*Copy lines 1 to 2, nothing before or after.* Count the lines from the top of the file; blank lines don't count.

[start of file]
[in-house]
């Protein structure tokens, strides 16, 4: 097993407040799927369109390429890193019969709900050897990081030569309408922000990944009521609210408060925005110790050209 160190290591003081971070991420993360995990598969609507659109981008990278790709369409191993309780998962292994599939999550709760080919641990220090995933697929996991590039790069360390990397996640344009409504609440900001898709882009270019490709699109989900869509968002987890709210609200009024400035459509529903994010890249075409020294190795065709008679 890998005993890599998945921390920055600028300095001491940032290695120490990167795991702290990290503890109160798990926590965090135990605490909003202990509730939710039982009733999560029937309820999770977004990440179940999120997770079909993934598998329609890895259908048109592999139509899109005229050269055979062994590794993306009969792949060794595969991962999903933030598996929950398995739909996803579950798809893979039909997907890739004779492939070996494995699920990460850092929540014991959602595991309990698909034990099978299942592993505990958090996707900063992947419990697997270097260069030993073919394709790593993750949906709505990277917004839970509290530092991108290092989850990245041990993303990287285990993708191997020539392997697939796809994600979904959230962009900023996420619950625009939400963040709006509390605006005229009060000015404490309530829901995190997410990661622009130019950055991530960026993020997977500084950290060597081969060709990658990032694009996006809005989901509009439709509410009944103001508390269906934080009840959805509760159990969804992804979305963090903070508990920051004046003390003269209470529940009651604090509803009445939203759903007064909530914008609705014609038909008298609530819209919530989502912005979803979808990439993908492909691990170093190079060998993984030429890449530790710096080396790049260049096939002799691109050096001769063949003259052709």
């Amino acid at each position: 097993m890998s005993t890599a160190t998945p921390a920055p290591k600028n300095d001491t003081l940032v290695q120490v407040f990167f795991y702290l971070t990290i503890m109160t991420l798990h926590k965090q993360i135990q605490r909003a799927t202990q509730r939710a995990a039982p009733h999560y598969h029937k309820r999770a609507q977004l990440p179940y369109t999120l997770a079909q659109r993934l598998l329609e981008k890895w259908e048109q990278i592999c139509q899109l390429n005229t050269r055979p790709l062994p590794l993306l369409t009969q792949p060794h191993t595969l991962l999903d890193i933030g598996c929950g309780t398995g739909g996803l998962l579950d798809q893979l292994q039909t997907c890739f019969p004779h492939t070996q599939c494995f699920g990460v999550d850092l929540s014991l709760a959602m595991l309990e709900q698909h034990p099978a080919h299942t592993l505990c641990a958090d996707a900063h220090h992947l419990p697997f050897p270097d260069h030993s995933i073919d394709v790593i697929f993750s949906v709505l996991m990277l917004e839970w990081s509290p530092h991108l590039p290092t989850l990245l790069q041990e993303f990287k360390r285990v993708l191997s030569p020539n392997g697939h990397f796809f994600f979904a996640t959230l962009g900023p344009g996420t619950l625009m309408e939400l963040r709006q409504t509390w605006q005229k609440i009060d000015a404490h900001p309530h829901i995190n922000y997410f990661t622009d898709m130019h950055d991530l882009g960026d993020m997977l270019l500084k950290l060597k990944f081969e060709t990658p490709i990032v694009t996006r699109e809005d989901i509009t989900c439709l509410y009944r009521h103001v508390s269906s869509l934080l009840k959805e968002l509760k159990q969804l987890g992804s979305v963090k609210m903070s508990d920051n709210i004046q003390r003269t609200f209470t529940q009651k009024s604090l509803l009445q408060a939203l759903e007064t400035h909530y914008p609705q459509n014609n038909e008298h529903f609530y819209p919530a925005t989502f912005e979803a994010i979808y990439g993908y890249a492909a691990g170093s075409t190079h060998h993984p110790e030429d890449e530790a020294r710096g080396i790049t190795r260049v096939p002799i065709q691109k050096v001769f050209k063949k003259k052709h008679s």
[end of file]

[in-house]
């Protein structure tokens, strides 16, 4: 097993407040799927369109390429890193019969709900050897990081030569309408922000990944009521609210408060925005110790050209 160190290591003081971070991420993360995990598969609507659109981008990278790709369409191993309780998962292994599939999550709760080919641990220090995933697929996991590039790069360390990397996640344009409504609440900001898709882009270019490709699109989900869509968002987890709210609200009024400035459509529903994010890249075409020294190795065709008679 890998005993890599998945921390920055600028300095001491940032290695120490990167795991702290990290503890109160798990926590965090135990605490909003202990509730939710039982009733999560029937309820999770977004990440179940999120997770079909993934598998329609890895259908048109592999139509899109005229050269055979062994590794993306009969792949060794595969991962999903933030598996929950398995739909996803579950798809893979039909997907890739004779492939070996494995699920990460850092929540014991959602595991309990698909034990099978299942592993505990958090996707900063992947419990697997270097260069030993073919394709790593993750949906709505990277917004839970509290530092991108290092989850990245041990993303990287285990993708191997020539392997697939796809994600979904959230962009900023996420619950625009939400963040709006509390605006005229009060000015404490309530829901995190997410990661622009130019950055991530960026993020997977500084950290060597081969060709990658990032694009996006809005989901509009439709509410009944103001508390269906934080009840959805509760159990969804992804979305963090903070508990920051004046003390003269209470529940009651604090509803009445939203759903007064909530914008609705014609038909008298609530819209919530989502912005979803979808990439993908492909691990170093190079060998993984030429890449530790710096080396790049260049096939002799691109050096001769063949003259052709």